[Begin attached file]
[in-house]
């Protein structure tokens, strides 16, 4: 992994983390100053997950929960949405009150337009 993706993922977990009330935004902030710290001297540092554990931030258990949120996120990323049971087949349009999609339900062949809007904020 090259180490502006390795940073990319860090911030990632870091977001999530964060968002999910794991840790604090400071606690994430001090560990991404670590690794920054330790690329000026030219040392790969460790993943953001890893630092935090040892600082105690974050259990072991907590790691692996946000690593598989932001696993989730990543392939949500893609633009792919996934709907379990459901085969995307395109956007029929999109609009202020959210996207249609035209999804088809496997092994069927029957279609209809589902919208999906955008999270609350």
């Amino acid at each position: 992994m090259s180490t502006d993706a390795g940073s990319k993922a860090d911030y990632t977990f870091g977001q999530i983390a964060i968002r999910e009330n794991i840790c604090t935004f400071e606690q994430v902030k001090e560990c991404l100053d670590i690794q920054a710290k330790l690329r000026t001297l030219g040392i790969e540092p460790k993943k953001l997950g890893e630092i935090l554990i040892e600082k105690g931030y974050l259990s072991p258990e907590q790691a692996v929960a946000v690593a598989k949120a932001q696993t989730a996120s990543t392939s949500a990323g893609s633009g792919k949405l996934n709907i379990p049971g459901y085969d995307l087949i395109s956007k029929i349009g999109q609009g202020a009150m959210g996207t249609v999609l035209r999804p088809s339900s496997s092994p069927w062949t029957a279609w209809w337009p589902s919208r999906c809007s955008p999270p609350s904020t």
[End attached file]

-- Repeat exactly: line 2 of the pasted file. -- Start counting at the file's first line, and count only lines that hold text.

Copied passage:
């Protein structure tokens, strides 16, 4: 992994983390100053997950929960949405009150337009 993706993922977990009330935004902030710290001297540092554990931030258990949120996120990323049971087949349009999609339900062949809007904020 090259180490502006390795940073990319860090911030990632870091977001999530964060968002999910794991840790604090400071606690994430001090560990991404670590690794920054330790690329000026030219040392790969460790993943953001890893630092935090040892600082105690974050259990072991907590790691692996946000690593598989932001696993989730990543392939949500893609633009792919996934709907379990459901085969995307395109956007029929999109609009202020959210996207249609035209999804088809496997092994069927029957279609209809589902919208999906955008999270609350």